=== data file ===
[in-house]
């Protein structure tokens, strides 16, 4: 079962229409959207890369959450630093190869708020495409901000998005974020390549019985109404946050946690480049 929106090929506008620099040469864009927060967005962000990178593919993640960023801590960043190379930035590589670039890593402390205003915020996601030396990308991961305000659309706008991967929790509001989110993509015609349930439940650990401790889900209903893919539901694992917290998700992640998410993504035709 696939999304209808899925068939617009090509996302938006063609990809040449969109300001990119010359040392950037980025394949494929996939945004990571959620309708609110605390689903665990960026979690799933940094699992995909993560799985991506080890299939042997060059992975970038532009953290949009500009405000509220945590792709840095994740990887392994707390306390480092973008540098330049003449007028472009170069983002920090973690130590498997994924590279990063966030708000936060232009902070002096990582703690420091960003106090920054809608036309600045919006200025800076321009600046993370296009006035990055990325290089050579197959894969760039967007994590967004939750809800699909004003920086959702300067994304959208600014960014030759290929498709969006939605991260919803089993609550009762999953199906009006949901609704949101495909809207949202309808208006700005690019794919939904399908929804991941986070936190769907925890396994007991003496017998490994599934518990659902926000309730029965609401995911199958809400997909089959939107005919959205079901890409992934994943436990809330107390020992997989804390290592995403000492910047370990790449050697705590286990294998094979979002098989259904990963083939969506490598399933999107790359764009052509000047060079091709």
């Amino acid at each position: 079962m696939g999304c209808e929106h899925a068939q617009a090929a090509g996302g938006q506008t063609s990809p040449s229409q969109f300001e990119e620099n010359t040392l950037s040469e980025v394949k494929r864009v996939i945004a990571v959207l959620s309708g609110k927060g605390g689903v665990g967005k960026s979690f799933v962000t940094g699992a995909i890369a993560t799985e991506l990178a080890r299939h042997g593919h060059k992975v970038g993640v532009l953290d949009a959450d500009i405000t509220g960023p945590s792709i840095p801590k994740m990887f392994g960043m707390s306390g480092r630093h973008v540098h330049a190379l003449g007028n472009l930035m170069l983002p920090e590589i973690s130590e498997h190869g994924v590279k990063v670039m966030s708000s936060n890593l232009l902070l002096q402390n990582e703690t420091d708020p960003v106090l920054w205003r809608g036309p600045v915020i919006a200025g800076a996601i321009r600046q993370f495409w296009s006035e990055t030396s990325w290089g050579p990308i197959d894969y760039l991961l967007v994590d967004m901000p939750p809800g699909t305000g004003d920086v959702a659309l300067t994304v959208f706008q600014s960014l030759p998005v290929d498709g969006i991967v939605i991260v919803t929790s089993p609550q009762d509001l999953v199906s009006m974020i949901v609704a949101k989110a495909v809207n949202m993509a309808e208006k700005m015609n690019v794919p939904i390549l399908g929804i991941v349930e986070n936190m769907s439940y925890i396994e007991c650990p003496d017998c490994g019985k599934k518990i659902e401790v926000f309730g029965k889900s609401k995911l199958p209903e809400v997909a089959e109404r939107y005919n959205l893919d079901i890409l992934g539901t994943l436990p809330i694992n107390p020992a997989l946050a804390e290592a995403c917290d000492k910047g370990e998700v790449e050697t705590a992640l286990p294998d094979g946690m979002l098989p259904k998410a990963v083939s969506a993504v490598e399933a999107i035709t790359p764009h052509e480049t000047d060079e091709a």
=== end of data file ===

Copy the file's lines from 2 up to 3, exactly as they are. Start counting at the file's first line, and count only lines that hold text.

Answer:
């Protein structure tokens, strides 16, 4: 079962229409959207890369959450630093190869708020495409901000998005974020390549019985109404946050946690480049 929106090929506008620099040469864009927060967005962000990178593919993640960023801590960043190379930035590589670039890593402390205003915020996601030396990308991961305000659309706008991967929790509001989110993509015609349930439940650990401790889900209903893919539901694992917290998700992640998410993504035709 696939999304209808899925068939617009090509996302938006063609990809040449969109300001990119010359040392950037980025394949494929996939945004990571959620309708609110605390689903665990960026979690799933940094699992995909993560799985991506080890299939042997060059992975970038532009953290949009500009405000509220945590792709840095994740990887392994707390306390480092973008540098330049003449007028472009170069983002920090973690130590498997994924590279990063966030708000936060232009902070002096990582703690420091960003106090920054809608036309600045919006200025800076321009600046993370296009006035990055990325290089050579197959894969760039967007994590967004939750809800699909004003920086959702300067994304959208600014960014030759290929498709969006939605991260919803089993609550009762999953199906009006949901609704949101495909809207949202309808208006700005690019794919939904399908929804991941986070936190769907925890396994007991003496017998490994599934518990659902926000309730029965609401995911199958809400997909089959939107005919959205079901890409992934994943436990809330107390020992997989804390290592995403000492910047370990790449050697705590286990294998094979979002098989259904990963083939969506490598399933999107790359764009052509000047060079091709």
């Amino acid at each position: 079962m696939g999304c209808e929106h899925a068939q617009a090929a090509g996302g938006q506008t063609s990809p040449s229409q969109f300001e990119e620099n010359t040392l950037s040469e980025v394949k494929r864009v996939i945004a990571v959207l959620s309708g609110k927060g605390g689903v665990g967005k960026s979690f799933v962000t940094g699992a995909i890369a993560t799985e991506l990178a080890r299939h042997g593919h060059k992975v970038g993640v532009l953290d949009a959450d500009i405000t509220g960023p945590s792709i840095p801590k994740m990887f392994g960043m707390s306390g480092r630093h973008v540098h330049a190379l003449g007028n472009l930035m170069l983002p920090e590589i973690s130590e498997h190869g994924v590279k990063v670039m966030s708000s936060n890593l232009l902070l002096q402390n990582e703690t420091d708020p960003v106090l920054w205003r809608g036309p600045v915020i919006a200025g800076a996601i321009r600046q993370f495409w296009s006035e990055t030396s990325w290089g050579p990308i197959d894969y760039l991961l967007v994590d967004m901000p939750p809800g699909t305000g004003d920086v959702a659309l300067t994304v959208f706008q600014s960014l030759p998005v290929d498709g969006i991967v939605i991260v919803t929790s089993p609550q009762d509001l999953v199906s009006m974020i949901v609704a949101k989110a495909v809207n949202m993509a309808e208006k700005m015609n690019v794919p939904i390549l399908g929804i991941v349930e986070n936190m769907s439940y925890i396994e007991c650990p003496d017998c490994g019985k599934k518990i659902e401790v926000f309730g029965k889900s609401k995911l199958p209903e809400v997909a089959e109404r939107y005919n959205l893919d079901i890409l992934g539901t994943l436990p809330i694992n107390p020992a997989l946050a804390e290592a995403c917290d000492k910047g370990e998700v790449e050697t705590a992640l286990p294998d094979g946690m979002l098989p259904k998410a990963v083939s969506a993504v490598e399933a999107i035709t790359p764009h052509e480049t000047d060079e091709a």